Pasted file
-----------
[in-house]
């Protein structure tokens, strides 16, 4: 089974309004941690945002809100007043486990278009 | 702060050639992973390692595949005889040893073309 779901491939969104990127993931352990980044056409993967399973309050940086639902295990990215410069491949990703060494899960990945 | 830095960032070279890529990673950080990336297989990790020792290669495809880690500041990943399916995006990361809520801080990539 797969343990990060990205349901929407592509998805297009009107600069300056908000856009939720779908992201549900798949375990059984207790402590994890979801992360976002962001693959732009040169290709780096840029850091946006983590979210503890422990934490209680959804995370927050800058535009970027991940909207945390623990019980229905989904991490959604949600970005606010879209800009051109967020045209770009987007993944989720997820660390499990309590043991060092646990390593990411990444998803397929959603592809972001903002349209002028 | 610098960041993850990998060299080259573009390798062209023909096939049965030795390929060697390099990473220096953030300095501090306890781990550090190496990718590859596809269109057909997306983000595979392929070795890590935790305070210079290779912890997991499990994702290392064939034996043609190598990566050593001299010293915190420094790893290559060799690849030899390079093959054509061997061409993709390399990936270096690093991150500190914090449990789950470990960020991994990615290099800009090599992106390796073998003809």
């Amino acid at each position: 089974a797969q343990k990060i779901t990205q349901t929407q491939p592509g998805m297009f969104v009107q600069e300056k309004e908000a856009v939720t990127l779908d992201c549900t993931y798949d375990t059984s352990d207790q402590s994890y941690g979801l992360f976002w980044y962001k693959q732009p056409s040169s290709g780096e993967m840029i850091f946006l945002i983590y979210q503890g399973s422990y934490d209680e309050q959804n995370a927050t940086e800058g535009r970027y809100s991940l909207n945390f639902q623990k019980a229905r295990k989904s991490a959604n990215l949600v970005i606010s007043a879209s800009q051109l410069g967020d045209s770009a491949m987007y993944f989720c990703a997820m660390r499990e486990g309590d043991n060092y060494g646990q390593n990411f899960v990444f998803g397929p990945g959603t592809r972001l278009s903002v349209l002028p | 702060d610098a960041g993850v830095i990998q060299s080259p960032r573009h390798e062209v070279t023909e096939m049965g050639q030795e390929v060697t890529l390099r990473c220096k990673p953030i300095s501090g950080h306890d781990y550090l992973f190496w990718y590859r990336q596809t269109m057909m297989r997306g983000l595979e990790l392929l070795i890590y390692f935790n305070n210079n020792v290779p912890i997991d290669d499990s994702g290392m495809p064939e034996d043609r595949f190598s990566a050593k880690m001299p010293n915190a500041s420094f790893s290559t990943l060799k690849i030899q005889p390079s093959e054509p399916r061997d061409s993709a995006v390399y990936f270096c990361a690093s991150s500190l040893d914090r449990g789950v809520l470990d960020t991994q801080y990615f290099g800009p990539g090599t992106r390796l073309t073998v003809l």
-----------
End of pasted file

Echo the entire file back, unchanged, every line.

[in-house]
């Protein structure tokens, strides 16, 4: 089974309004941690945002809100007043486990278009 | 702060050639992973390692595949005889040893073309 779901491939969104990127993931352990980044056409993967399973309050940086639902295990990215410069491949990703060494899960990945 | 830095960032070279890529990673950080990336297989990790020792290669495809880690500041990943399916995006990361809520801080990539 797969343990990060990205349901929407592509998805297009009107600069300056908000856009939720779908992201549900798949375990059984207790402590994890979801992360976002962001693959732009040169290709780096840029850091946006983590979210503890422990934490209680959804995370927050800058535009970027991940909207945390623990019980229905989904991490959604949600970005606010879209800009051109967020045209770009987007993944989720997820660390499990309590043991060092646990390593990411990444998803397929959603592809972001903002349209002028 | 610098960041993850990998060299080259573009390798062209023909096939049965030795390929060697390099990473220096953030300095501090306890781990550090190496990718590859596809269109057909997306983000595979392929070795890590935790305070210079290779912890997991499990994702290392064939034996043609190598990566050593001299010293915190420094790893290559060799690849030899390079093959054509061997061409993709390399990936270096690093991150500190914090449990789950470990960020991994990615290099800009090599992106390796073998003809």
């Amino acid at each position: 089974a797969q343990k990060i779901t990205q349901t929407q491939p592509g998805m297009f969104v009107q600069e300056k309004e908000a856009v939720t990127l779908d992201c549900t993931y798949d375990t059984s352990d207790q402590s994890y941690g979801l992360f976002w980044y962001k693959q732009p056409s040169s290709g780096e993967m840029i850091f946006l945002i983590y979210q503890g399973s422990y934490d209680e309050q959804n995370a927050t940086e800058g535009r970027y809100s991940l909207n945390f639902q623990k019980a229905r295990k989904s991490a959604n990215l949600v970005i606010s007043a879209s800009q051109l410069g967020d045209s770009a491949m987007y993944f989720c990703a997820m660390r499990e486990g309590d043991n060092y060494g646990q390593n990411f899960v990444f998803g397929p990945g959603t592809r972001l278009s903002v349209l002028p | 702060d610098a960041g993850v830095i990998q060299s080259p960032r573009h390798e062209v070279t023909e096939m049965g050639q030795e390929v060697t890529l390099r990473c220096k990673p953030i300095s501090g950080h306890d781990y550090l992973f190496w990718y590859r990336q596809t269109m057909m297989r997306g983000l595979e990790l392929l070795i890590y390692f935790n305070n210079n020792v290779p912890i997991d290669d499990s994702g290392m495809p064939e034996d043609r595949f190598s990566a050593k880690m001299p010293n915190a500041s420094f790893s290559t990943l060799k690849i030899q005889p390079s093959e054509p399916r061997d061409s993709a995006v390399y990936f270096c990361a690093s991150s500190l040893d914090r449990g789950v809520l470990d960020t991994q801080y990615f290099g800009p990539g090599t992106r390796l073309t073998v003809l």